Federal police in Brazil raided the homes of environment minister Ricardo Salles on Wednesday as part of an investigation into illegal logging in the Amazon rainforest.
The operation was authorised by a supreme court judge after police provided evidence of what he described as a “grave scheme to facilitate contraband in forest products”. The judge also ordered the suspension of 10 officials, among them the head of the country’s environmental protection agency who reports directly to Mr Salles.
Among more than 30 other addresses targeted was the office of a law firm linked to the minister through which 14.1 million reais (€2.1 million) in what police labelled “atypical” financial transactions had passed. Police were also granted access to Mr Salles’s financial records.
The investigation was launched following a tip-off from US officials who suspected corrupt Brazilian officials were providing falsified paperwork for illegally felled Amazonian hardwoods being exported to the US.
The operation, baptised Akuanduba after an indigenous deity, comes a month after Mr Salles lashed out at the federal police after its officers carried out the largest-ever seizure of illegal timber in the country's history. The minister rushed to defend the loggers involved, leading to the removal of Alexandre Saraiva, the police chief responsible for the seizure.
On Wednesday, Mr Saraiva took to social media to celebrate the police operation targeting the minister by quoting from Psalms: “Let all the trees of the forest sing for joy.”
Mr Salles was already one of the most controversial ministers in the administration of far-right president Jair Bolsonaro, who has vowed to dismantle Brazil's environmental protection regime.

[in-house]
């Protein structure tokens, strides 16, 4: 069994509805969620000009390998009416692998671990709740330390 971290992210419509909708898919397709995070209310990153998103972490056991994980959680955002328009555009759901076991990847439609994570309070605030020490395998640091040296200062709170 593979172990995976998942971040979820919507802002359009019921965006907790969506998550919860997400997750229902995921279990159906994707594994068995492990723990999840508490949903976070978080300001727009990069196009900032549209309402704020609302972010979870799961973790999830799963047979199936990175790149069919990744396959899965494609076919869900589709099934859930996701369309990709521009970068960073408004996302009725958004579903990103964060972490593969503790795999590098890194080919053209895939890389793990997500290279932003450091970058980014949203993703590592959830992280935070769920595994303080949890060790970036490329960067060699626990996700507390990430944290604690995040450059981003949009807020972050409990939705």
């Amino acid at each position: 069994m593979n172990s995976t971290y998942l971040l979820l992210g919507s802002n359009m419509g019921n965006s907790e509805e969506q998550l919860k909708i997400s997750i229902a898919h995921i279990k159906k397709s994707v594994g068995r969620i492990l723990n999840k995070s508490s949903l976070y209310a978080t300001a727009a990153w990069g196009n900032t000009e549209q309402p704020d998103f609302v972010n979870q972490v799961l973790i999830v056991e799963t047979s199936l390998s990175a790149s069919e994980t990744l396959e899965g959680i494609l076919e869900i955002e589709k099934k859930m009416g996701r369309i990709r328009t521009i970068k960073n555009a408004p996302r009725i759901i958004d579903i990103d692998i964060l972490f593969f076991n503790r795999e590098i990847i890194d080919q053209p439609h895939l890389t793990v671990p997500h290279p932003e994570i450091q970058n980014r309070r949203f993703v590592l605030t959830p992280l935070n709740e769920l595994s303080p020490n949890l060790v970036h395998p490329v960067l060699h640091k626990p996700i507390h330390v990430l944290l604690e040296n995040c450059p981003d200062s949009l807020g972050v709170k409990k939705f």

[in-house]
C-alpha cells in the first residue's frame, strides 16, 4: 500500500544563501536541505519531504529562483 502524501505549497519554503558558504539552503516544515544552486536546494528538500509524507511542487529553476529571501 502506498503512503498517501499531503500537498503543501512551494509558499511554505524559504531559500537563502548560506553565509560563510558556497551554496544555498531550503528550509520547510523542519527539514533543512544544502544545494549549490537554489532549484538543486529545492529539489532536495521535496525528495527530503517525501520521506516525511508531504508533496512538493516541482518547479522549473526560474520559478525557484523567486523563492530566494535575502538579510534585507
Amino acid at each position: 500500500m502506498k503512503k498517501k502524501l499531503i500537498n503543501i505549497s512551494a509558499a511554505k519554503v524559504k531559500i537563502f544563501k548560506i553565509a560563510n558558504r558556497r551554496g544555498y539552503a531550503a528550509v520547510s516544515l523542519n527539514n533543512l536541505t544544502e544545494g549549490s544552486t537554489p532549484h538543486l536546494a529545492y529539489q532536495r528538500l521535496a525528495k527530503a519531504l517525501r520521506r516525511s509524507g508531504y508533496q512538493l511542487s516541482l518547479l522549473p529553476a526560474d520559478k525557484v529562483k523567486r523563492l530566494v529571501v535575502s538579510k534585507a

Deforestation in the Amazon has risen dramatically under his watch, leading to threats of trade sanctions against Brazil by politicians in the US and EU. Last year, federal prosecutors demanded Mr Salles’s removal from office after accusing him of deliberately overseeing the illegal dismantling of the environmental protection regime he oversees.
He also caused public outrage after being caught on video during a cabinet meeting last year saying the government should take advantage of the media’s focus on the pandemic to accelerate deregulation.
The current police investigation is not the first corruption accusation against him. In March, he won his appeal against a conviction dating back to when he was environment secretary for the state of São Paulo.
The police raids added to another difficult day for the embattled Bolsonaro administration, during which former health minister Eduardo Pazuello testified before a congressional inquiry into the government's response to the pandemic.
The army general was involved in several heated discussions during the hearing and accused of lying in an attempt to defend his former boss.